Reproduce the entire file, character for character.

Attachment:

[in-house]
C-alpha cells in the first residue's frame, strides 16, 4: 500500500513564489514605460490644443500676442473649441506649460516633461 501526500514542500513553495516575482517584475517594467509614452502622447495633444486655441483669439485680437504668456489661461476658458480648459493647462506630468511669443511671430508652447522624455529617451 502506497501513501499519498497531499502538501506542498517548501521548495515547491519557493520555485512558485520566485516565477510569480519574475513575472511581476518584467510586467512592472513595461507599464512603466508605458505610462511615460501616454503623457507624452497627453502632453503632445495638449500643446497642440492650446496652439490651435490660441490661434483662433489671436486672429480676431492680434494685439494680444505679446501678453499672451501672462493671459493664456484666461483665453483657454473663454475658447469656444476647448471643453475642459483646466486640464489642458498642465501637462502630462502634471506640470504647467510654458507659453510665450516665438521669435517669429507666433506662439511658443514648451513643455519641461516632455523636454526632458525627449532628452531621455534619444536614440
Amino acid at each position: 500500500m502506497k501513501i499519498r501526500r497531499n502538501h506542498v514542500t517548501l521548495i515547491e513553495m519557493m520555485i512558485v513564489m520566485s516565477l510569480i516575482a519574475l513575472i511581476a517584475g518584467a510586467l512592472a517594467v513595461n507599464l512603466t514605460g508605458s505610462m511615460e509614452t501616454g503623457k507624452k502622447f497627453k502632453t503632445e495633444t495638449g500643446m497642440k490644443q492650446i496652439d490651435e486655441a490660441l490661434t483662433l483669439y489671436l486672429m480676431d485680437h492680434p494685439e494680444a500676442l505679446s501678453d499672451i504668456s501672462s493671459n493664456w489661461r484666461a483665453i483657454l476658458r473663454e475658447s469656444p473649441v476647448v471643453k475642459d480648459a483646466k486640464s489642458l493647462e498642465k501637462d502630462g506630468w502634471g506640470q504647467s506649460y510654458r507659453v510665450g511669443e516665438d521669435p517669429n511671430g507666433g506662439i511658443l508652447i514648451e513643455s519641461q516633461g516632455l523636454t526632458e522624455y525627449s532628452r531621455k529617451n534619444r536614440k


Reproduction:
[in-house]
C-alpha cells in the first residue's frame, strides 16, 4: 500500500513564489514605460490644443500676442473649441506649460516633461 501526500514542500513553495516575482517584475517594467509614452502622447495633444486655441483669439485680437504668456489661461476658458480648459493647462506630468511669443511671430508652447522624455529617451 502506497501513501499519498497531499502538501506542498517548501521548495515547491519557493520555485512558485520566485516565477510569480519574475513575472511581476518584467510586467512592472513595461507599464512603466508605458505610462511615460501616454503623457507624452497627453502632453503632445495638449500643446497642440492650446496652439490651435490660441490661434483662433489671436486672429480676431492680434494685439494680444505679446501678453499672451501672462493671459493664456484666461483665453483657454473663454475658447469656444476647448471643453475642459483646466486640464489642458498642465501637462502630462502634471506640470504647467510654458507659453510665450516665438521669435517669429507666433506662439511658443514648451513643455519641461516632455523636454526632458525627449532628452531621455534619444536614440
Amino acid at each position: 500500500m502506497k501513501i499519498r501526500r497531499n502538501h506542498v514542500t517548501l521548495i515547491e513553495m519557493m520555485i512558485v513564489m520566485s516565477l510569480i516575482a519574475l513575472i511581476a517584475g518584467a510586467l512592472a517594467v513595461n507599464l512603466t514605460g508605458s505610462m511615460e509614452t501616454g503623457k507624452k502622447f497627453k502632453t503632445e495633444t495638449g500643446m497642440k490644443q492650446i496652439d490651435e486655441a490660441l490661434t483662433l483669439y489671436l486672429m480676431d485680437h492680434p494685439e494680444a500676442l505679446s501678453d499672451i504668456s501672462s493671459n493664456w489661461r484666461a483665453i483657454l476658458r473663454e475658447s469656444p473649441v476647448v471643453k475642459d480648459a483646466k486640464s489642458l493647462e498642465k501637462d502630462g506630468w502634471g506640470q504647467s506649460y510654458r507659453v510665450g511669443e516665438d521669435p517669429n511671430g507666433g506662439i511658443l508652447i514648451e513643455s519641461q516633461g516632455l523636454t526632458e522624455y525627449s532628452r531621455k529617451n534619444r536614440k